Psychological Trauma (PTSD) Treatment at CSS

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Unspeakable feelings need to find expression in words. However... verbalization of very intense feelings may be a difficult task.
— James A. Chu, Rebuilding Shattered Lives: Treating Complex PTSD and Dissociative Disorders

What is psychological trauma?

Not the traumatising event itself, but the extent to which our bodies and minds become overwhelmed by it. Because our bodies are different and respond differently to any given event, there is no specific level of danger that could cause psychological trauma. What frequently brings on the symptoms of Post Traumatic Stress Disorder (PTSD) is our sense of helplessness in the face of such overwhelming events. In the presence of extreme danger, humans often dissociate — that is, turn off their awareness of the present moment to lower the unavoidable distress that moment causes.


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In the aftermath of the traumatic event, the dissociation may recur whenever the memory of the trauma surfaces. Thus, traumatised people often respond with dissociation to minor events such as sounds, smells, or even a certain turn of phrase in a conversation. This tendency to dissociate or have an exaggerated response to reminders of the traumatic event can bring on so much suffering that usually this is the cause that brings people to treatment.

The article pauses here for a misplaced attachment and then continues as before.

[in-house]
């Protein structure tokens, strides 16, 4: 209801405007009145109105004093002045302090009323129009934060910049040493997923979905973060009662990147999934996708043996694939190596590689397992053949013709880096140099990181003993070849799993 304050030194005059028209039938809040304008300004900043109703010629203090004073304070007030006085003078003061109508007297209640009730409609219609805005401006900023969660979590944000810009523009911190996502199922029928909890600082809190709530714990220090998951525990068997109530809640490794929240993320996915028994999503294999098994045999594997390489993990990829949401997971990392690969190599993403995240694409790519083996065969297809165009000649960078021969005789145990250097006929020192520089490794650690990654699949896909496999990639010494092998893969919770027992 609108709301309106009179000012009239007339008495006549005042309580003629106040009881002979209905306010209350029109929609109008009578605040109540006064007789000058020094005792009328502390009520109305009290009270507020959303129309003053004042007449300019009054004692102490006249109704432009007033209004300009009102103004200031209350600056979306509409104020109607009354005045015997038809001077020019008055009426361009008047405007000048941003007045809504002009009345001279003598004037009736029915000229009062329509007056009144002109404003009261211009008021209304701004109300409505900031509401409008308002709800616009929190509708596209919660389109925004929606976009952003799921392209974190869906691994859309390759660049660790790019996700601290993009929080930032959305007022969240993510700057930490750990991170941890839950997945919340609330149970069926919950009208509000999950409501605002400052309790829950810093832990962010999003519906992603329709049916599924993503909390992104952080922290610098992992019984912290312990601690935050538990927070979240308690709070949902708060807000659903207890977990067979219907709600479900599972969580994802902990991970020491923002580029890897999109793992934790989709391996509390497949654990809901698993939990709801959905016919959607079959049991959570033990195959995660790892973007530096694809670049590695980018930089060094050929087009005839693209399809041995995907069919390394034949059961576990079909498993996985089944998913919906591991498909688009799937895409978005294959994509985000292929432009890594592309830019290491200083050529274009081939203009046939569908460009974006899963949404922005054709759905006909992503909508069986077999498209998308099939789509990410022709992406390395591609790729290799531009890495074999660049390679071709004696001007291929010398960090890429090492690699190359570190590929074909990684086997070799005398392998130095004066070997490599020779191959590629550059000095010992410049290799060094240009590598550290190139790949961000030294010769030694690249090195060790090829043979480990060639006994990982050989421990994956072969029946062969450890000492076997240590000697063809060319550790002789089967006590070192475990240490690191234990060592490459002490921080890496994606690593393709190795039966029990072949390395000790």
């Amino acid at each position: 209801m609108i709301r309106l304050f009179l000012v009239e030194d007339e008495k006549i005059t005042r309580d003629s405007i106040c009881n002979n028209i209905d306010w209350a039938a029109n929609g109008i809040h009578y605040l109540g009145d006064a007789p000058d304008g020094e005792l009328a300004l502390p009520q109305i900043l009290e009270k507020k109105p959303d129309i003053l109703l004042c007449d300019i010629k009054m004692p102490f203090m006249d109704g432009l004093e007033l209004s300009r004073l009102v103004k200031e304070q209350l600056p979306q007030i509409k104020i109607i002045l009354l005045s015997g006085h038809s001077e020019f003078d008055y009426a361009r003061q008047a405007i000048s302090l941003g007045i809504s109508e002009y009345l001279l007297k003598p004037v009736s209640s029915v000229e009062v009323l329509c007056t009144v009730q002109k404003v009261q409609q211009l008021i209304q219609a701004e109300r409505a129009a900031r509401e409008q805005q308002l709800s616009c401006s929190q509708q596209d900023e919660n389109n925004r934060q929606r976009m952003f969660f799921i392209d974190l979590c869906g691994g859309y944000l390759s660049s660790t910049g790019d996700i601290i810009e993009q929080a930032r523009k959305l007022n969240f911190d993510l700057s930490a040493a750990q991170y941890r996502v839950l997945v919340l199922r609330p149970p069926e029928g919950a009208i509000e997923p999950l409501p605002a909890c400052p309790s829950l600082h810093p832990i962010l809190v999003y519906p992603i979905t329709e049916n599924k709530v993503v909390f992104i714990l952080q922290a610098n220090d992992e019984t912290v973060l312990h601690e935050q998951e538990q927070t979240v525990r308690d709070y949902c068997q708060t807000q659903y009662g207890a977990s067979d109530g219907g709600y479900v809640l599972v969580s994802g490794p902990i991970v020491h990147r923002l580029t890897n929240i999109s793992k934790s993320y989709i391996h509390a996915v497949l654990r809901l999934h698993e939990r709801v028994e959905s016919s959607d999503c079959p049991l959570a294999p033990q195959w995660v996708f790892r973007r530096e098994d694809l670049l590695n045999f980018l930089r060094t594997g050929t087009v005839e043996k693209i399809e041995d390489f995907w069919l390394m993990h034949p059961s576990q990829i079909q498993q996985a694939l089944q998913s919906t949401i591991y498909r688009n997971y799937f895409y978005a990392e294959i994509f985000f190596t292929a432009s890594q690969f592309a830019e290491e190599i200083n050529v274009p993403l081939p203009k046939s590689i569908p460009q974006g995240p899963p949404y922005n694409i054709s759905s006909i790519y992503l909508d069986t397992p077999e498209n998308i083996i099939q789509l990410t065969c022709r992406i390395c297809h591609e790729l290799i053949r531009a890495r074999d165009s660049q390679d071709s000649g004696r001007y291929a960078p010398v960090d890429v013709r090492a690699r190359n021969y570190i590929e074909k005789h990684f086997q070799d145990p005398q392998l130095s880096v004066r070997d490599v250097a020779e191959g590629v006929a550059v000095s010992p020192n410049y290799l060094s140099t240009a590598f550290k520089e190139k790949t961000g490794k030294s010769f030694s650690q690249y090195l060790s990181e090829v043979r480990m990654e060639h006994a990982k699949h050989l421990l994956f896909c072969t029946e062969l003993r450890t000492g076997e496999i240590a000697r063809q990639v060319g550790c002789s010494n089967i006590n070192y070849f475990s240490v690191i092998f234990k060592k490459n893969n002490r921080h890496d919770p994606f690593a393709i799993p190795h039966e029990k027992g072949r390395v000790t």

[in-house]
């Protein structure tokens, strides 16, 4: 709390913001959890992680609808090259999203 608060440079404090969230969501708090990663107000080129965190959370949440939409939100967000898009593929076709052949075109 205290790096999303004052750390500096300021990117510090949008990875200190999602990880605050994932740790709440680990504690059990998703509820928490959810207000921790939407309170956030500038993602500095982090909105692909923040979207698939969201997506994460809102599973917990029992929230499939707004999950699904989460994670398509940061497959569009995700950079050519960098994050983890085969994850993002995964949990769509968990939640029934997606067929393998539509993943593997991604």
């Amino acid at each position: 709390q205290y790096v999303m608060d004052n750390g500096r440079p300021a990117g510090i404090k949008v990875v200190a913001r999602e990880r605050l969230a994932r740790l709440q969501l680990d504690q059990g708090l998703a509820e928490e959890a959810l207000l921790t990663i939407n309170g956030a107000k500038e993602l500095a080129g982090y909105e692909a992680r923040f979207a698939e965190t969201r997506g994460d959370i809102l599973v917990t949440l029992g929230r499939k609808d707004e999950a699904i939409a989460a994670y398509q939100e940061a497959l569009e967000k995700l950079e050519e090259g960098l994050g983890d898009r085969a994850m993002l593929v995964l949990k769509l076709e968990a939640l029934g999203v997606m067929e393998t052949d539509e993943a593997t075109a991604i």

Additionally, traumatised people often experience other symptoms, such as anxiety, depression, suicidal ideations, anger and impulse control issues, which exacerbate their sense of not being in control.


The leading expert in trauma treatment Bessel van der Kolk, MD claims that trauma is an event that overwhelms the central nervous system, altering the way we process and recall memories. Van der Kolk explains, that because traumatic memories are stored on such a physical level and trigger such strong visceral responses, the aftereffects of psychological trauma and PTSD cannot be successfully treated via “talk therapy” alone.

A combination of expressive and body centred therapies in combination with “talk” therapy offers a much more effective tool of treatment.


What to expect in the course of treatment

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In my practice I approach trauma treatment first through development of a secure connection with my clients in a soothing therapeutic environment.


Second, I focus on educating my clients about the way trauma affects their current functioning. One point is the most important for my clients to understand: PTSD symptoms are a normal reaction to the traumatic experience.


As my clients gain a deeper understanding of their present condition, I offer multiple tools to help them recover their lost ability to control their emotions. As my clients learn to feel safer, they also feel more comfortable to talk about their memories.


When the client is ready to revisit the traumatic memories, art offers a less triggering alternative compared with verbal discussion. Eventually there comes a time when the clients feel safe and in control enough to verbalise their experience.


Art Therapy also has a lot to offer in the treatment of trauma. Because art making engages a person on a physical, emotional, cognitive and spiritual level it has a great potential to enhance a sense of inner integration.